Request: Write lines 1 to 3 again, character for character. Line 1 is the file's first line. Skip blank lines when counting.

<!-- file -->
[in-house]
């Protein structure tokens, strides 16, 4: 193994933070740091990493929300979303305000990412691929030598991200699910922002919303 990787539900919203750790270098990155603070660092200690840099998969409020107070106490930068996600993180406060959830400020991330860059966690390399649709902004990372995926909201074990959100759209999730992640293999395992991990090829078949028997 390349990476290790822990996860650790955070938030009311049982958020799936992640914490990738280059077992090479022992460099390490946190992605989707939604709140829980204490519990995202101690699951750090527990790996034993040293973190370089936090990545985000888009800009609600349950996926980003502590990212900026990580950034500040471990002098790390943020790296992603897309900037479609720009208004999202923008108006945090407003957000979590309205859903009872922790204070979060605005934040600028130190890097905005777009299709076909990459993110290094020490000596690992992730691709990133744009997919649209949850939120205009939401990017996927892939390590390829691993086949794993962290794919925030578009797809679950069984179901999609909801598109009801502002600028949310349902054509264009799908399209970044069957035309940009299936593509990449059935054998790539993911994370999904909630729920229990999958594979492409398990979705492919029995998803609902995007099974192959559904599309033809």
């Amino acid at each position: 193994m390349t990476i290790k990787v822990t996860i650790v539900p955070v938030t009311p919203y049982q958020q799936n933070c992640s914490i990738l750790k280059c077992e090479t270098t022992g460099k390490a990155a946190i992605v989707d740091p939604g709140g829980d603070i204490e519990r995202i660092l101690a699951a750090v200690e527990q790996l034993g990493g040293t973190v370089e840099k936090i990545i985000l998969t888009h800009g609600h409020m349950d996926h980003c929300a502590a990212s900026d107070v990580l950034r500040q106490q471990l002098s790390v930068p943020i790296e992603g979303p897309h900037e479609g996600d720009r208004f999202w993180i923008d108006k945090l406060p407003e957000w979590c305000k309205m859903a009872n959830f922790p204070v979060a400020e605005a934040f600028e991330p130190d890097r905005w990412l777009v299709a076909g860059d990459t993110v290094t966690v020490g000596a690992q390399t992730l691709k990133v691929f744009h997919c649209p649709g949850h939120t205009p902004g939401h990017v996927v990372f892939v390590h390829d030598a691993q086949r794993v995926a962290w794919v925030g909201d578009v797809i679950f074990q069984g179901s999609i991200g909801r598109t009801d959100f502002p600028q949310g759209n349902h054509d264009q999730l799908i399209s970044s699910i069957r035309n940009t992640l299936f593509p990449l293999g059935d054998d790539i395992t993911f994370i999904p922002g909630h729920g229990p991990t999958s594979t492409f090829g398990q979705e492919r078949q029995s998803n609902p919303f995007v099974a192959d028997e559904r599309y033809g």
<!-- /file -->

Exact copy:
[in-house]
């Protein structure tokens, strides 16, 4: 193994933070740091990493929300979303305000990412691929030598991200699910922002919303 990787539900919203750790270098990155603070660092200690840099998969409020107070106490930068996600993180406060959830400020991330860059966690390399649709902004990372995926909201074990959100759209999730992640293999395992991990090829078949028997 390349990476290790822990996860650790955070938030009311049982958020799936992640914490990738280059077992090479022992460099390490946190992605989707939604709140829980204490519990995202101690699951750090527990790996034993040293973190370089936090990545985000888009800009609600349950996926980003502590990212900026990580950034500040471990002098790390943020790296992603897309900037479609720009208004999202923008108006945090407003957000979590309205859903009872922790204070979060605005934040600028130190890097905005777009299709076909990459993110290094020490000596690992992730691709990133744009997919649209949850939120205009939401990017996927892939390590390829691993086949794993962290794919925030578009797809679950069984179901999609909801598109009801502002600028949310349902054509264009799908399209970044069957035309940009299936593509990449059935054998790539993911994370999904909630729920229990999958594979492409398990979705492919029995998803609902995007099974192959559904599309033809």
């Amino acid at each position: 193994m390349t990476i290790k990787v822990t996860i650790v539900p955070v938030t009311p919203y049982q958020q799936n933070c992640s914490i990738l750790k280059c077992e090479t270098t022992g460099k390490a990155a946190i992605v989707d740091p939604g709140g829980d603070i204490e519990r995202i660092l101690a699951a750090v200690e527990q790996l034993g990493g040293t973190v370089e840099k936090i990545i985000l998969t888009h800009g609600h409020m349950d996926h980003c929300a502590a990212s900026d107070v990580l950034r500040q106490q471990l002098s790390v930068p943020i790296e992603g979303p897309h900037e479609g996600d720009r208004f999202w993180i923008d108006k945090l406060p407003e957000w979590c305000k309205m859903a009872n959830f922790p204070v979060a400020e605005a934040f600028e991330p130190d890097r905005w990412l777009v299709a076909g860059d990459t993110v290094t966690v020490g000596a690992q390399t992730l691709k990133v691929f744009h997919c649209p649709g949850h939120t205009p902004g939401h990017v996927v990372f892939v390590h390829d030598a691993q086949r794993v995926a962290w794919v925030g909201d578009v797809i679950f074990q069984g179901s999609i991200g909801r598109t009801d959100f502002p600028q949310g759209n349902h054509d264009q999730l799908i399209s970044s699910i069957r035309n940009t992640l299936f593509p990449l293999g059935d054998d790539i395992t993911f994370i999904p922002g909630h729920g229990p991990t999958s594979t492409f090829g398990q979705e492919r078949q029995s998803n609902p919303f995007v099974a192959d028997e559904r599309y033809g």